CHICAGO – The Chicago Board of Education will sell $500 million of general obligation bonds next week for ongoing construction and maintenance projects hoping the strong municipal market will cushion the impact of two downgrades on its borrowing costs.

Standard & Poor’s on Tuesday downgraded the board’s rating to A-plus from AA-minus in response to the Chicago Public Schools’ decision to drain its reserves to balance its proposed fiscal 2013 budget and other fiscal pressures. It assigned a stable outlook.

“The downgrade reflects the board’s budgeting of all of its unreserved operating reserves in its proposed 2013 budget and the challenges the board faces to return to balanced operations and maintain adequate reserves amid the state’s fiscal woes, rising pension payments, and higher costs associated with a longer school day,” said Standard & Poor’s credit analyst John Kenward.

Fitch Ratings revised its outlook for the board’s A-plus rating to negative from stable Monday. Moody’s Investors Service recently downgraded its rating to A1 from Aa3 and warned of further action by assigning a negative outlook. The action impacts a total of $6 billion in debt.

CPS chief executive Jean-Claude Brizard last month presented a $5.2 billion fiscal 2013 budget that relies on a property tax hike, operating cuts and all of the district’s unreserved fund balance to erase a $665 million gap.

The budget relies on a total of $432 million in reserves. It will exhaust all of its $349 million unrestricted balance, draw $25 million from a restricted fund balance and tap a reserve of $58 million in Illinois state fiscal 2012 funds that are not used.

The board is not slated to vote on the spending plan until its monthly meeting this month, a week after the bonds are sold. Members of the financing team are stressing to investors that the district is required under statute to maintain a balanced budget, so whatever final form the budget takes it will be balanced. 

CPS has long maintained a healthy fund balance. It was cited as a credit strength while the district worked to rebuild its eroded credit after the state handed control of CPS back to the city in 1995. It has also provided a stable liquidity cushion that helped the district weather chronic delays in state aid payments.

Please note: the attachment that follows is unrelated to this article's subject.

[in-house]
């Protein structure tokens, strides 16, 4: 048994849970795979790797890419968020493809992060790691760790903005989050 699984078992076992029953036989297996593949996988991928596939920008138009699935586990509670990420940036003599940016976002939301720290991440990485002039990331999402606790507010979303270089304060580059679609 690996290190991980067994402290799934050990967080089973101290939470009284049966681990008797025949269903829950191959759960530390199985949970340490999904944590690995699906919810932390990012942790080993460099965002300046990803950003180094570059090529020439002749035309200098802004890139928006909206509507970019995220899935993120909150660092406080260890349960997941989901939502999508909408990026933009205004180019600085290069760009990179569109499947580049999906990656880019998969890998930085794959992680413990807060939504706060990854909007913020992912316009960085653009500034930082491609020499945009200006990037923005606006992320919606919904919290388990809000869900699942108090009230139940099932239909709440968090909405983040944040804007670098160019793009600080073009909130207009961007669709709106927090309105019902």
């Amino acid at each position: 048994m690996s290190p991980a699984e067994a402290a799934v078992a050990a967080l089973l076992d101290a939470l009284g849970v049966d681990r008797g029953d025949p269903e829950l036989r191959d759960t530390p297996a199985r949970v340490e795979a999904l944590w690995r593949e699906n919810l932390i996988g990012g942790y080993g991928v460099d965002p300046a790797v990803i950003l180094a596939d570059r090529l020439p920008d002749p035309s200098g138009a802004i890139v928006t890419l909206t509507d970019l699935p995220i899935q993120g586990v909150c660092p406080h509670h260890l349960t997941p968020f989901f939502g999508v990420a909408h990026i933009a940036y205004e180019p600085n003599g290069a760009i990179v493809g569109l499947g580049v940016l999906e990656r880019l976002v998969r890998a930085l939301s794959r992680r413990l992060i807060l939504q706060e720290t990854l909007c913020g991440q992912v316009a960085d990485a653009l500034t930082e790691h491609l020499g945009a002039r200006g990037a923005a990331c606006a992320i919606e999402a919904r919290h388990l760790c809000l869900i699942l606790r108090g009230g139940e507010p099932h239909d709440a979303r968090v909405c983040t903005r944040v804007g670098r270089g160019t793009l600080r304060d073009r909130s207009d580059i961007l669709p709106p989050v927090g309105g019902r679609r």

The district further faces a financial reckoning next year when its deficit will balloon to $1 billion due to growing personnel and debt service costs and a spike in required pension payments after the expiration of a state-approved pension holiday.

The sale set for Aug. 14 is being senior managed by Goldman Sachs and Loop Capital Markets LLC. Chapman and Cutler LLP and Greene and Letts are bond counsel. Public Financial Management Inc. and Peralta Garcia Solutions LLC are advising the district.

The bonds are secured by state aid and a GO pledge. The securities are backloaded – another negative in raters’ view -- with serial maturities between 2036 and 2041 and a term bond in 2042 to accommodate CPS’s existing debt service schedule, said members of the financing team.

The deal will mark one of the board’s last large sales for some time, as it intends to dramatically scale back its capital spending to about $100 million to $200 million annually through 2017 compared to $500 million to $700 million in recent years.

Favorable factors supporting the rating include the board’s strong financial management, successful management of its mammoth capital program, and the city’s deep and diverse economic base, Standard & Poor’s wrote.

Its challenges, however, are daunting. In addition to the impending pension hike, the district carries a moderately high debt burden as a percentage of market value, it has just a limited ability to raise revenues because of property tax caps, and faces delays in state aid and potential aid cuts.

Contentious teacher contract talks also pose a threat. The district has offered only a 2% annual raise in a four-year contract and teachers have threatened to strike. The district and teachers recently announced a separate $45 million agreement that calls for the district to hire additional teachers as it incorporates a longer school day pushed by Mayor Rahm Emanuel in the upcoming school year.

Fitch said its negative outlook stems from the looming pension hike and labor dispute. “Fitch recognizes the district’s history of effectively addressing budgetary gaps but believes the upcoming combination of pressures is exceptionally difficult,” analysts said.

Analysts also consider the district’s debt structure a weakness with only about 31% to be paid off in 10 years as the administration has in recent years pushed off debt payments to help deal with deficits. A reduction in its floating-rate portfolio to 23% of overall debt from 49% several years ago is considered a positive.

CPS officials have defended the use of reserves in the budget stressing that the additional $1 million to $2 million anticipated in interest rate costs is worth avoiding devastating classroom cuts. CPS spokeswoman Becky Carroll on Tuesday sought to focus on the positive comments in the Standard & Poor’s review while also stressing that the district faces a difficult balancing act.

“We are committed to making the tough decisions necessary to move the District toward long-term financial stability, while also protecting and investing in priorities that are necessary to boost our children’s academic achievement,” she said.

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